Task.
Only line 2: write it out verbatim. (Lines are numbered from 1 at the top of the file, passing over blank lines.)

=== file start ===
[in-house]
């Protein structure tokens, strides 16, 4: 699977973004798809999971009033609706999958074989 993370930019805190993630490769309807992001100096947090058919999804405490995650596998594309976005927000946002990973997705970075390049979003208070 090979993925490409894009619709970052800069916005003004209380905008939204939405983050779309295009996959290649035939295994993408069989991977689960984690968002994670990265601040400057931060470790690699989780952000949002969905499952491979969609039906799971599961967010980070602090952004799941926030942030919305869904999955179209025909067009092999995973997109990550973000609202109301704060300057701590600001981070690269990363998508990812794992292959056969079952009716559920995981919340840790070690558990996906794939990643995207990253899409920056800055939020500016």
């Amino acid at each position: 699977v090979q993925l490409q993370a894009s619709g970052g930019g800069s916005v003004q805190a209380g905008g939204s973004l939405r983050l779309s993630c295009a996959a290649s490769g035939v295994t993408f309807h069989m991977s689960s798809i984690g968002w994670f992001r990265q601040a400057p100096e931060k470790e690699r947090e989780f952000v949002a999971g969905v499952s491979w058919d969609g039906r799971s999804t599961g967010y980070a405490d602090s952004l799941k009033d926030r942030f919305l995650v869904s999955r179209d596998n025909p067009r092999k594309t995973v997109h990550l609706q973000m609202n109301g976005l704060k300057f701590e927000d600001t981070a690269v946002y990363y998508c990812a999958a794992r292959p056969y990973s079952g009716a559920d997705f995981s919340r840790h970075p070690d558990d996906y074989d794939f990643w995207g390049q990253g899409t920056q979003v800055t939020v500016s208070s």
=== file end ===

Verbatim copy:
């Protein structure tokens, strides 16, 4: 699977973004798809999971009033609706999958074989 993370930019805190993630490769309807992001100096947090058919999804405490995650596998594309976005927000946002990973997705970075390049979003208070 090979993925490409894009619709970052800069916005003004209380905008939204939405983050779309295009996959290649035939295994993408069989991977689960984690968002994670990265601040400057931060470790690699989780952000949002969905499952491979969609039906799971599961967010980070602090952004799941926030942030919305869904999955179209025909067009092999995973997109990550973000609202109301704060300057701590600001981070690269990363998508990812794992292959056969079952009716559920995981919340840790070690558990996906794939990643995207990253899409920056800055939020500016």